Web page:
In the case of a business that relies on advertising from others to subsidize its product, I question the long term viability of this model for any one company, unless you are one of the few big success stories such as Google, and lets face it, although everyone wants to be, not all startups can be a Google. Again, without huge scale It won’t be possible to generate enough advertising revenue to support more than few employees. In addition, lets do a small thought experiment (albeit one that is hopefully not too realistic or we are all in big trouble). Imaging that all consumer oriented internet based apps eventually end up being free and that they are subsidized by advertising revenue. Who buys those ads? If no one is making money directly through the sale of end product, then I argue that no one has money to pay for ads and the whole model fails. The only way this model can work for more than just select point businesses within an ecosystem where at least some businesses make good money from direct sales of products, is if there is tons of external capital being pumped in to subsidize these business and to pay for those ads. In this case its just a matter of time before that external capital dries up as its absolutely impossible for this system as a whole to make a sufficient return on investment at a systemic level. That’s not to say some business won’t reap very good profits, My point is that as an economic sector overall using just this model, its not possible to be profitable. Therefore there must be at least some products for which the consumer is willing to pay for the product directly in order for this to succeed. When you consider the average Gen Y doesn’t feel they should ever pay for anything computer software related, this is a big potential problem for the information economy in the future and the companies who hope to be successful selling to them.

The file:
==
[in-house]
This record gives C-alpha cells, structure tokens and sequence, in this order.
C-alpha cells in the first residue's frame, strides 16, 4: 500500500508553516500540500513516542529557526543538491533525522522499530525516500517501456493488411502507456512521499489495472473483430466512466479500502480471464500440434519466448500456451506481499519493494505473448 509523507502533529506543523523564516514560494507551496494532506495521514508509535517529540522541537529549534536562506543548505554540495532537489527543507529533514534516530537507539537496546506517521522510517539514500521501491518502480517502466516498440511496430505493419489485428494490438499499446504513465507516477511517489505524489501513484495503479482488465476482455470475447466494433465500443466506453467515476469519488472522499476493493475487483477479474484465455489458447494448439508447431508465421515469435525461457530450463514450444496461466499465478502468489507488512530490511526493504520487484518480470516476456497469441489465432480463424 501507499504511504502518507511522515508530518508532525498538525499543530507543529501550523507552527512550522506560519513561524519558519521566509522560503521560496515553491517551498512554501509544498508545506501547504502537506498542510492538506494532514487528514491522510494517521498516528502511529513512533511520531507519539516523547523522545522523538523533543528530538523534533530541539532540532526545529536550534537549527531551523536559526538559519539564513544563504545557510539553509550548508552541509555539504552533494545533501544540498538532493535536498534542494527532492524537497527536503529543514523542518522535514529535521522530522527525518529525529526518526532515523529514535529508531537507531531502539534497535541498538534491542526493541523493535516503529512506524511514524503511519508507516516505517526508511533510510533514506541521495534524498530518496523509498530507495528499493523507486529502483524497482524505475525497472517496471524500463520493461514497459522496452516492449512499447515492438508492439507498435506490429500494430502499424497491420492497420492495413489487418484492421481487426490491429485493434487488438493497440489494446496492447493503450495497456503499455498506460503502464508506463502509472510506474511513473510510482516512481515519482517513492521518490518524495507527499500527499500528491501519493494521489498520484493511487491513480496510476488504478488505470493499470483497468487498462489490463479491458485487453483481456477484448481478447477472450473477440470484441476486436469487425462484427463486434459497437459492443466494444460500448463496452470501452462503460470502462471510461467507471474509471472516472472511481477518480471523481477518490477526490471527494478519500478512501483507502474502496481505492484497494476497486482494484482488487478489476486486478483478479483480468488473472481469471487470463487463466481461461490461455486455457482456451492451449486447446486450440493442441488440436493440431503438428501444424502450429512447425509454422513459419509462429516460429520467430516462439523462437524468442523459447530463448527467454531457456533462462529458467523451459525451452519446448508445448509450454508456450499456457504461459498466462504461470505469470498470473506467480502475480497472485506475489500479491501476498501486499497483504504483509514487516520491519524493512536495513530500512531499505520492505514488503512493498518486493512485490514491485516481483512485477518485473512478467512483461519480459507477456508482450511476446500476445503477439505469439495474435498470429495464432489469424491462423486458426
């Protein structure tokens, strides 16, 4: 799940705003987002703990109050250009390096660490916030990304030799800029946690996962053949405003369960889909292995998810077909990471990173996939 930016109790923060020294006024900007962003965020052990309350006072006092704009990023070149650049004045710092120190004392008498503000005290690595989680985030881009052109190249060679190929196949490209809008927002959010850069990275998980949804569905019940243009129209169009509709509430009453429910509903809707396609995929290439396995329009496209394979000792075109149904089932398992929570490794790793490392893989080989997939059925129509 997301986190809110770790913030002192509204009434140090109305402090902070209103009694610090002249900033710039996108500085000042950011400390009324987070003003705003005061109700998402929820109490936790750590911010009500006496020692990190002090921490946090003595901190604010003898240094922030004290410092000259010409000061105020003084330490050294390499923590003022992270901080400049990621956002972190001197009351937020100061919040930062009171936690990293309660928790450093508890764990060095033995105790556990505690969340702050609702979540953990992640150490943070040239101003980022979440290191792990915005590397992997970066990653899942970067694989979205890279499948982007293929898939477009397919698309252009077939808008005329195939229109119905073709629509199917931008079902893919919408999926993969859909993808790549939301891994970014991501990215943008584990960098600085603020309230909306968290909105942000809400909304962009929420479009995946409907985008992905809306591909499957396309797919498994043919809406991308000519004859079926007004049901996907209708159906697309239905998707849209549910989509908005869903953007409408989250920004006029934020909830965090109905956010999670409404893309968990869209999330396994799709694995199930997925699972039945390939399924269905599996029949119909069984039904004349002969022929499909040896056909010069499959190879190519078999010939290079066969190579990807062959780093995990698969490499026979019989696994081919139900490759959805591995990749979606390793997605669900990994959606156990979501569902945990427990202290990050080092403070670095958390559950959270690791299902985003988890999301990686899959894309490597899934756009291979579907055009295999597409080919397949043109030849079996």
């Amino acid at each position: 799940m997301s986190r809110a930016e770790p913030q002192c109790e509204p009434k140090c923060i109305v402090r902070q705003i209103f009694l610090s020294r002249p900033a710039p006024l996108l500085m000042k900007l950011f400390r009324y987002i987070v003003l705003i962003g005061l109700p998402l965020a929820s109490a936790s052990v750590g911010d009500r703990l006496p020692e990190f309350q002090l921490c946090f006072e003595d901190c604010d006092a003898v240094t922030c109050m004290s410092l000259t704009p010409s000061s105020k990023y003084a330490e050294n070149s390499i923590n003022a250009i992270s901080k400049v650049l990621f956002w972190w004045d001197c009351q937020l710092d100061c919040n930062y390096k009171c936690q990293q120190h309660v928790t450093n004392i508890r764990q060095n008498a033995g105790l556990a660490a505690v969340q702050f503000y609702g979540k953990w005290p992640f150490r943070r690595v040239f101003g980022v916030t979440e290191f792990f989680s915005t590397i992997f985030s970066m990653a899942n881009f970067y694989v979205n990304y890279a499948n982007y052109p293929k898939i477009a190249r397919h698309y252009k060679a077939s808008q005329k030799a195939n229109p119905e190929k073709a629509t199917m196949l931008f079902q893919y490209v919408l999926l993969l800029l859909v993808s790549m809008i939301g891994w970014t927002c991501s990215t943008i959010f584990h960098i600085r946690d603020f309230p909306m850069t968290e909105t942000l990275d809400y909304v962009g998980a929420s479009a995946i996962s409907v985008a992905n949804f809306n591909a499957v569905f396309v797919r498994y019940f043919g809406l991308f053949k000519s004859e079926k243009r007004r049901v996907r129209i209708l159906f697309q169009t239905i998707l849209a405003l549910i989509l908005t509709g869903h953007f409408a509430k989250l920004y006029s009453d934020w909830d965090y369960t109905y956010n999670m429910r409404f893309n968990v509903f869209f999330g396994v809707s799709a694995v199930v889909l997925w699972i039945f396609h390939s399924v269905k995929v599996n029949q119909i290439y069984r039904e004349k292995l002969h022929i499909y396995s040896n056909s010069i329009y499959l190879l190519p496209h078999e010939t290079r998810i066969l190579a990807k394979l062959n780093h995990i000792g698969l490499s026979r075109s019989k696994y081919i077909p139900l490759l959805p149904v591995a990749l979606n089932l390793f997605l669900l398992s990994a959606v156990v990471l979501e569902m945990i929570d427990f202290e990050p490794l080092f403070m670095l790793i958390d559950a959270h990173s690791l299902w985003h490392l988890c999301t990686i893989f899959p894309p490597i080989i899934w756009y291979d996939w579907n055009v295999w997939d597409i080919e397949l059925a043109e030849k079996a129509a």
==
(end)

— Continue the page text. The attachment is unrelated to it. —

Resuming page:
The Freemium Model
I actually think this model is more viable but it has its own challenges. Firstly, you still need huge scale to support more than a handful of employees. Lets assume we can achieve that scale for the sake of argument. What I think is difficult here is determining what your Free product should be such that it attracts a large number of users, but still leaves them wanting more. If the product is feature light, you will not attract a large enough user base. If the free product has too many features, then people will feel no need to upgrade to the paid premium version. This is a very fine line in my opinion and one which is very hard to discern. To make matters worse I suspect that over time as more and more gets offered in free versions, the level of features that will need to be in the Free versions will constantly increase making it harder and harder to get people to convert to the premium product. If this turns out to be the case this business model will also collapse in time as conversion rates will constantly be in decline and will eventually approach zero.
I guess the bottom line here is that if you are planning to build a consumer oriented internet application, you need to think long and hard about your business model. Are you doing this as a hobby, in which case you may not care if it makes money or are you hoping to make a living off of this effort, in which case you need to think about this long and hard before you begin or you will fail to be successful.
Anyhow, as always, comments are welcome both here and on Twitter (@TechMusings)
(Guest post by Paul Michaud, Global Executive IT Architect for the Financial Markets sector at IBM. Paul blogs at Techology Musings.)